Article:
1. Name: Morianti, Arnaldo
2. Age: 37/Male/Married/Labourer
3. Birthplace: Castelfranco Veneto
Race or People: Italian
4. Citizenship: Italian
5. Religion: Catholic
6. Object in coming to Canada: to work
7. Ever lived in Canada: Yes, in Montreal 1912-1914
8. Why left Canada:
9. Money in posession, belonging to immigrant: 50
10. Able to read: yes
Can you write: yes
11. What language: Italian
12. By whom passage paid: Himself
13. Intend to remain permanently in Canada: yes
14. If admission refused, cause of rejection:
15. Destined to: relative, brother Vittorio Morianti in Montreal
16. Name of Railway on which passenger has order or ticket:
17. Nearest relative in country from whence passenger came: the wife DeGrandis, Maddalena in Castelfranco Veneto
2 NOV 1920
Ruthenian: The term “Ruthenian” has been used to describe several similar ethnic groups since the bronze age. It is synonymous with “Rusyn” and “Russniak”. When my great great grandfather Danylo Koszlak immigrated to Canada in 1910, the term was used to describe Greek Catholics speaking the Ruthenian language, living in a territory known as “Galicia” at the time.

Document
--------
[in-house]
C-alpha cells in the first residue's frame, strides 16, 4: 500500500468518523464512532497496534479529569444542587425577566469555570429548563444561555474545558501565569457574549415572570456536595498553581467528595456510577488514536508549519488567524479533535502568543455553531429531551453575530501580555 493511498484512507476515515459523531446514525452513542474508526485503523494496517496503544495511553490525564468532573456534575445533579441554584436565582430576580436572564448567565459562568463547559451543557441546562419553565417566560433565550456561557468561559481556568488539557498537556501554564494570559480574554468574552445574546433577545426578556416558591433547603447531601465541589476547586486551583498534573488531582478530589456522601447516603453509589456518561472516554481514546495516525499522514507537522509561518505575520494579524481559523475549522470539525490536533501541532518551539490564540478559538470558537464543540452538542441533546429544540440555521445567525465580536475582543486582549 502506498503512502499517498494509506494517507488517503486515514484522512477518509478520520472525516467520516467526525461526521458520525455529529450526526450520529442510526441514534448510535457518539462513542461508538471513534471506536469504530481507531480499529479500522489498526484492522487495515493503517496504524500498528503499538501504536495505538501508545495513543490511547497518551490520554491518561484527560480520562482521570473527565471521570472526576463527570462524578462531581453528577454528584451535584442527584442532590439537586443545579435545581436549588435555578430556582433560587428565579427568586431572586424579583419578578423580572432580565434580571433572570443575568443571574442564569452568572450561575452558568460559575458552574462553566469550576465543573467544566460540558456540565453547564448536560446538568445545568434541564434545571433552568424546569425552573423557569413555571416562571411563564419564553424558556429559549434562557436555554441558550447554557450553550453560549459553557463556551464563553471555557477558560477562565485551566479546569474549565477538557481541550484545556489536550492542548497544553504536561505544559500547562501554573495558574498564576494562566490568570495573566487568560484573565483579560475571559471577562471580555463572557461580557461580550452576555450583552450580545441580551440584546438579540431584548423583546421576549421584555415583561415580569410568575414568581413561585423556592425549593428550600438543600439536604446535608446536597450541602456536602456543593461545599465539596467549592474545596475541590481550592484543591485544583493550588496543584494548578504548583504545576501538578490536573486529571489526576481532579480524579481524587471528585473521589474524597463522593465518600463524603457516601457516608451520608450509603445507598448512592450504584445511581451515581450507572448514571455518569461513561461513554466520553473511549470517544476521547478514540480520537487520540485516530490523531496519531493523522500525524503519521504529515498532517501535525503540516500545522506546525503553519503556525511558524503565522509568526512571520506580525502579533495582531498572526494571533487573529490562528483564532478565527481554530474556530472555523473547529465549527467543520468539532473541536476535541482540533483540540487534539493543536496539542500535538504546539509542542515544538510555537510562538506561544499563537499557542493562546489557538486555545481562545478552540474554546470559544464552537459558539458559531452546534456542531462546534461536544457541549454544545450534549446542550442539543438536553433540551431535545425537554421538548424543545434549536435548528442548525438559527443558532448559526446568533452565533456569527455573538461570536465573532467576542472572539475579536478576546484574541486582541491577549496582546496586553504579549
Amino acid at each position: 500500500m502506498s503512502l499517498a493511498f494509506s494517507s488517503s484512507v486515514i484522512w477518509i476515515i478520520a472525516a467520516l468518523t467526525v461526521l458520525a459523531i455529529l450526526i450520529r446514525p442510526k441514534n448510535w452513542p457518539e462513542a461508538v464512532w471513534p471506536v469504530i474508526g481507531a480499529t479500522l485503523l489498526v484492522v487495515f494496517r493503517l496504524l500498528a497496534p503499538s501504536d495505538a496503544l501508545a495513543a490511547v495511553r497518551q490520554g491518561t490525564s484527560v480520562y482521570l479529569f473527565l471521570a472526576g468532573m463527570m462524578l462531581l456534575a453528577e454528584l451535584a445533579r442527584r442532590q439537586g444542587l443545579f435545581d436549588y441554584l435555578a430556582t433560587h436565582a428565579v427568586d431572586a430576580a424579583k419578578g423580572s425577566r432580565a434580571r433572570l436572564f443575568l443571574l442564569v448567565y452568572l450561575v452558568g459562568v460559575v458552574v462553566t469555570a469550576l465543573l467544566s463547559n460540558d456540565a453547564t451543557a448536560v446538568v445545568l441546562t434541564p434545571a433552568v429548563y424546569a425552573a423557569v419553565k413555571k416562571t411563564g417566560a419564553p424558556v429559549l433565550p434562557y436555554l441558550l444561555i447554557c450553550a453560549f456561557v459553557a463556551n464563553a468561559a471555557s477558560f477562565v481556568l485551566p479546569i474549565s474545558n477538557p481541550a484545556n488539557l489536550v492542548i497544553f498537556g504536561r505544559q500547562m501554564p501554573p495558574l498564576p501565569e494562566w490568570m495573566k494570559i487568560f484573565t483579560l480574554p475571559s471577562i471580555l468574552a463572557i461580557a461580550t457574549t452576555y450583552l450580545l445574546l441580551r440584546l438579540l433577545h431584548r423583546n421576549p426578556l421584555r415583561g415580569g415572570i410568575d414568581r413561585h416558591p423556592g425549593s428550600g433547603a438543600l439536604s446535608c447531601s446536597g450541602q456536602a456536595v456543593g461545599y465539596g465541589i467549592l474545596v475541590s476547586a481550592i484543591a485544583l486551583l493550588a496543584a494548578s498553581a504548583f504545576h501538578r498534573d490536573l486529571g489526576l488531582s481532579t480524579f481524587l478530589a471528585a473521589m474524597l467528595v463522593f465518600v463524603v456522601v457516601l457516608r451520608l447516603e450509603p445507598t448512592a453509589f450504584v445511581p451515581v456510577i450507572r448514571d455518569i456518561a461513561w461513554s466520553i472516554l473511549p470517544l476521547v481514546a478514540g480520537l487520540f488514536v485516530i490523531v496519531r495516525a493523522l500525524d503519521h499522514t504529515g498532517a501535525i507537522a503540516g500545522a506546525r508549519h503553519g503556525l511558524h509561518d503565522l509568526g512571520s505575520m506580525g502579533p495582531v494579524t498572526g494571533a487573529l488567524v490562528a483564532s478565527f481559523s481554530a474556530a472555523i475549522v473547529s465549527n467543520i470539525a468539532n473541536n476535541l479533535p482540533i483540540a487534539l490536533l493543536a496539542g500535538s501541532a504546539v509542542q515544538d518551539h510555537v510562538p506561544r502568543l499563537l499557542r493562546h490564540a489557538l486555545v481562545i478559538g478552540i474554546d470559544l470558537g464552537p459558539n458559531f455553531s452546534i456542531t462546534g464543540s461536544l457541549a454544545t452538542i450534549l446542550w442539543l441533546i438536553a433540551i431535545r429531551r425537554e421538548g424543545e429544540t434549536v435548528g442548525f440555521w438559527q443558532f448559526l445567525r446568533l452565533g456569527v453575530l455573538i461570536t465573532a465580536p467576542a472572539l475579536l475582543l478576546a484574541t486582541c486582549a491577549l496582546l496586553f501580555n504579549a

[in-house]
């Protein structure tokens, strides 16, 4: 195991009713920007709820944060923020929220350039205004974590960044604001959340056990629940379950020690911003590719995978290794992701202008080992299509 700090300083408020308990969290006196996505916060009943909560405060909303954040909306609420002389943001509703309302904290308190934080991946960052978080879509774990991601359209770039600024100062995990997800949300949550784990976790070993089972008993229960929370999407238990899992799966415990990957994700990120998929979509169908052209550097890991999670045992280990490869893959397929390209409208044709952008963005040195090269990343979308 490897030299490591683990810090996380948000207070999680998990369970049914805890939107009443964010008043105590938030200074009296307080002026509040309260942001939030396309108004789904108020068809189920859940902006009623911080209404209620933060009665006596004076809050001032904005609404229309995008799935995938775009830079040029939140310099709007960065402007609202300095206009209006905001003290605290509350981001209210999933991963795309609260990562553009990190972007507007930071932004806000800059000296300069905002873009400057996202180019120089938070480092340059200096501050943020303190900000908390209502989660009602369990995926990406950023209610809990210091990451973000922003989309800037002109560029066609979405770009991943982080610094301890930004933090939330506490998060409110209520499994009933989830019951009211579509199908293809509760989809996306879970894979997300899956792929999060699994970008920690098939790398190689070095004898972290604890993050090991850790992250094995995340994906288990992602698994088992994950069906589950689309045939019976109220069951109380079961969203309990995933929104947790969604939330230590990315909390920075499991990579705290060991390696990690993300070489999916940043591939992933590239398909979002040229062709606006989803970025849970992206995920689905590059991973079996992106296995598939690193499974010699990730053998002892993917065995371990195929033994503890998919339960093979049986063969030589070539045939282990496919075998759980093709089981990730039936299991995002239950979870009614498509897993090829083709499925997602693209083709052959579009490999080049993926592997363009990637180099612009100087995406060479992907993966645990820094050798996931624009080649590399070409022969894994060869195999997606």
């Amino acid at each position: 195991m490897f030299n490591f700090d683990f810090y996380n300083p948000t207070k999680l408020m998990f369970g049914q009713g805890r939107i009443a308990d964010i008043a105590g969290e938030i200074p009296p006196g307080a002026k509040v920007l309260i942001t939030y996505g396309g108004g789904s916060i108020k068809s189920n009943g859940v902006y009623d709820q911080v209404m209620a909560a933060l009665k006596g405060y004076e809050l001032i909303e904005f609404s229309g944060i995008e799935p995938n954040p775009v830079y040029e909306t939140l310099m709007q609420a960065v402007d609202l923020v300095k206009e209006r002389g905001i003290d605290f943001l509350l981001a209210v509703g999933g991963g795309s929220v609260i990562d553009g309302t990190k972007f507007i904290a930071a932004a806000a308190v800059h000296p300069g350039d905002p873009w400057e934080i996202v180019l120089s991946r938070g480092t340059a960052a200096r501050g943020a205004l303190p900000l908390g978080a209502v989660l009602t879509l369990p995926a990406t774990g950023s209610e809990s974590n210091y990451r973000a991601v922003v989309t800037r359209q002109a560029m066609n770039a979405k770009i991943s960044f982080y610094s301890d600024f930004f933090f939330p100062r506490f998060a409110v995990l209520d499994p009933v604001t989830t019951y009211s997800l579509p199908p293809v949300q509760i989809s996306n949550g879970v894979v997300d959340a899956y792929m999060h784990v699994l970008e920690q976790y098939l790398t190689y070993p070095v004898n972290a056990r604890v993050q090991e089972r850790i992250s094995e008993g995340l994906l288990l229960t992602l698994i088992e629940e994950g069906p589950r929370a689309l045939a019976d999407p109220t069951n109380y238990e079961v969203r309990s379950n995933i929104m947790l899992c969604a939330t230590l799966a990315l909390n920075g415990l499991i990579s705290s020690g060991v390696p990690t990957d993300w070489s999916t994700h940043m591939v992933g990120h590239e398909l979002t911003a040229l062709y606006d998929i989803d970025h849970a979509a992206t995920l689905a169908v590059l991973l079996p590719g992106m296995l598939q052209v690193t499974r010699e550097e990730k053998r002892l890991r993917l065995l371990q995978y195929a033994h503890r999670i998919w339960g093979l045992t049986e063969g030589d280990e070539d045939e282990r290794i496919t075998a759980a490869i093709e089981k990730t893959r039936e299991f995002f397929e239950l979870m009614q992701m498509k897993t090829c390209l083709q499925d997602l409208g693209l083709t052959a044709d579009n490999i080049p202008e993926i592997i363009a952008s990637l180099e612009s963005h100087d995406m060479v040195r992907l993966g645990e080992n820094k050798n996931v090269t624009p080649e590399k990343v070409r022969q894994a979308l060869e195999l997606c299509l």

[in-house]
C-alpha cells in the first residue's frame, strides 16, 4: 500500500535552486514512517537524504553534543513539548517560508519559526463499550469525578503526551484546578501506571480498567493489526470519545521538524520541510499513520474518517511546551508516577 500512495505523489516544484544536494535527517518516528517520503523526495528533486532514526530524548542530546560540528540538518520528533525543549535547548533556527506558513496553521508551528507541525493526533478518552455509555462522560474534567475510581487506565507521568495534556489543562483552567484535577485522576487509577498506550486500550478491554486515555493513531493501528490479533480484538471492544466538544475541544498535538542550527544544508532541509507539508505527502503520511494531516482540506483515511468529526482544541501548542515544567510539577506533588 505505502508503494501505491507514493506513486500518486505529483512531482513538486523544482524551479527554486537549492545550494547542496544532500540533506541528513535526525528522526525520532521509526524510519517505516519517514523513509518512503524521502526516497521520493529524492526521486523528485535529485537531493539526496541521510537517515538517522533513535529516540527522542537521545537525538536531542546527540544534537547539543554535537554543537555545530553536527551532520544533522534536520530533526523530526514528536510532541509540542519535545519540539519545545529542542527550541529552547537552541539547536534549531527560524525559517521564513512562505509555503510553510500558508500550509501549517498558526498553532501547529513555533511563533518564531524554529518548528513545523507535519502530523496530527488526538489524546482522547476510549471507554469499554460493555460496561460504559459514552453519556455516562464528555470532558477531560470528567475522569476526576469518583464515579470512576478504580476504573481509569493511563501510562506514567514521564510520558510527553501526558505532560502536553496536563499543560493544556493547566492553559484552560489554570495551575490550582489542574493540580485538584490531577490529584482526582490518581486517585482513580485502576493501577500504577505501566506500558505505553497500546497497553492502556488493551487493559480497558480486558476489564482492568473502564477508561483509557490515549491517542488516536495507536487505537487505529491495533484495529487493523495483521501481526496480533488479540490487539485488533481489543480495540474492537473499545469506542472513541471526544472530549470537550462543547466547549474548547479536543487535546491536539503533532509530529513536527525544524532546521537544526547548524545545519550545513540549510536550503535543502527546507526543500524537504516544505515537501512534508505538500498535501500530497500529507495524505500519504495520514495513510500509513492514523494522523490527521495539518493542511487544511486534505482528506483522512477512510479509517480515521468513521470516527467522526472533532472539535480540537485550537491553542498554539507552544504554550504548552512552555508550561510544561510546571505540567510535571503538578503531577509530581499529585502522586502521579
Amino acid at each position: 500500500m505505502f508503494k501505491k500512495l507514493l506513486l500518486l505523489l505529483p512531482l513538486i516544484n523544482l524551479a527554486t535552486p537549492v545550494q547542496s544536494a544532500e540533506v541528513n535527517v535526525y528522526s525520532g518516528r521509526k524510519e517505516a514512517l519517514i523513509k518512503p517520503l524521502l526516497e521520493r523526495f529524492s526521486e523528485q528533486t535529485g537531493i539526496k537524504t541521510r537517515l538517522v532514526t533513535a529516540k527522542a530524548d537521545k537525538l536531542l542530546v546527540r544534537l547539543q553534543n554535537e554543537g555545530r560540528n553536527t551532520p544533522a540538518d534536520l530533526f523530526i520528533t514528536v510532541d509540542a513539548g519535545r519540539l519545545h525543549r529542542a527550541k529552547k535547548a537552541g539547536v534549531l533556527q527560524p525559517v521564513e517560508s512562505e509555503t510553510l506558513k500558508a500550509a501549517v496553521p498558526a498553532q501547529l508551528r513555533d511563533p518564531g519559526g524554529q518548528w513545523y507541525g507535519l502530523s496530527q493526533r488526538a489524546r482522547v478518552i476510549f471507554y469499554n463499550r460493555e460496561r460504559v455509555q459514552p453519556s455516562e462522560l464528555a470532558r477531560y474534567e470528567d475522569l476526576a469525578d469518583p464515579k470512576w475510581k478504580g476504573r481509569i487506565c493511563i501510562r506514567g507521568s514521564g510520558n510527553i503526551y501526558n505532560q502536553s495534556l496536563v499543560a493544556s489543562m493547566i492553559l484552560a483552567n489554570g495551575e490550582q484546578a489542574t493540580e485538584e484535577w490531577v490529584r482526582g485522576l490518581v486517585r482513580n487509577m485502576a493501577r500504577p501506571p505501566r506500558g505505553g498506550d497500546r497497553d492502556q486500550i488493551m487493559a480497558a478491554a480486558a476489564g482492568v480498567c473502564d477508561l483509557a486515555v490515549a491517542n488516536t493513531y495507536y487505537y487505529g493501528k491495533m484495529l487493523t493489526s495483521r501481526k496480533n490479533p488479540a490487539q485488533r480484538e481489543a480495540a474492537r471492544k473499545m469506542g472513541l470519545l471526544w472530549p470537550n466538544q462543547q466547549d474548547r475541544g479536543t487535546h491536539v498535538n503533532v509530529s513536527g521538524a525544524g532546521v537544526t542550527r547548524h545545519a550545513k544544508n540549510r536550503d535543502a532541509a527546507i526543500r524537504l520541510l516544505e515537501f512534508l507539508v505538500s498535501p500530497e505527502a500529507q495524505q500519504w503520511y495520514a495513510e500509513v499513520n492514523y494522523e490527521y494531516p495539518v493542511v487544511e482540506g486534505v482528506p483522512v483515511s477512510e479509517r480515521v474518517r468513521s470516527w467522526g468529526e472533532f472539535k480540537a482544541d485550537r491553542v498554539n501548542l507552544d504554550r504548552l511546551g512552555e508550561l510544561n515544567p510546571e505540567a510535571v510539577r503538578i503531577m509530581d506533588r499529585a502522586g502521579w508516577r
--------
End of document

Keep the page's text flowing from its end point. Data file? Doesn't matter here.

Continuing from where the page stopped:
Galicia: In Danylo’s time, Galicia was an autonomous province in the Austrian part of the Austro-Hungarian empire, in modern day Poland and western Ukraine. The name is taken from the city of Halychyna. Official languages were Polish and Ruthenian/Rusyn (Ukrainian). Galicia saw a huge emigration of its peasantry between 1880 and the start of World War 1 (1914ish) due to its poor economical state and inequalities between Polish landowners and Galician/Ruthenian peasants.
Novosilka: Novosilka is a village in the modern-day Pidhaytsi/Podhajce raion (“county”), Ternopil oblast (“province”) of Ukraine. In Danylo’s time, it was known as Nowosiolka, Berezanskyi/Brzezanskiy raion, Tarnopol, Galicia (Austrian empire). Until 1939, mainly Polish was used on documents from this area.